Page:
‘On Being Human’ is a collection of essays by retired professor of psychology Jerome Kagan. He goes over issues such as brain scans being relatively useless for finding out where thoughts come from, given that a scanner is not the kind of place a person is usually in when thinking; the fact that neurons and chemicals do not tell us *how* a person things; and that using animals for research into thinking isn’t going to tell us how people think. There’s a lot about how environment shapes the mind and mental abilities, and how that makes for a really uneven playing field in life, which I found one of the most interesting parts of the book. At times, I felt I was reading a book of philosophy rather than psychology.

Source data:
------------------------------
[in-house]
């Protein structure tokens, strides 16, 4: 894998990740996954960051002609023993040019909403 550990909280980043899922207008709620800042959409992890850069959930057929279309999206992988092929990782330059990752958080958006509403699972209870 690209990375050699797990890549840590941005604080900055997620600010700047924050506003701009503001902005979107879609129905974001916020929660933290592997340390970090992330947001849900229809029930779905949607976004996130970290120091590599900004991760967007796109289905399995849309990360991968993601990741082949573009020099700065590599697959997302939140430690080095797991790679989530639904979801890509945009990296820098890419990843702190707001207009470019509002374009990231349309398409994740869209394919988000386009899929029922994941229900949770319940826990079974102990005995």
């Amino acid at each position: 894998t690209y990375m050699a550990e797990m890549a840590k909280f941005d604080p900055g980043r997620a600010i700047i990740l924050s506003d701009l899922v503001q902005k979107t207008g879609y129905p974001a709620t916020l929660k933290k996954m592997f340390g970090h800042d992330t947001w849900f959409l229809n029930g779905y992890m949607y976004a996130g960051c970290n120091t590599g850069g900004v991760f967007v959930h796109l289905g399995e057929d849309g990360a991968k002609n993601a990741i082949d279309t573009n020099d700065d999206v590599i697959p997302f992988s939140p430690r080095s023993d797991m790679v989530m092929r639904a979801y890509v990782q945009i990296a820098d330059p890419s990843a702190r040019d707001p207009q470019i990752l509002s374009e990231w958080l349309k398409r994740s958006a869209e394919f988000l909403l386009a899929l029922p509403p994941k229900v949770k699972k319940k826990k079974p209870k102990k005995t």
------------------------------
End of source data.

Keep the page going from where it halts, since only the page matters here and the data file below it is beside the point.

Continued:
Kagan assumes his readers are on the same intellectual plane as he is, and writes on that level. I like that better than having someone talk down to me, but…it took me forever to get through this book. I did read every word. It’s not that he uses arcane words; they are terms found in the average vocabulary. He has a lot of interesting things to say; some I agree with, some not. Did I *enjoy* the book? No. I know it says something bad about my brain, but it was too much work to be enjoyable. I learned things- which is normally fun for me- but I did not do it happily.
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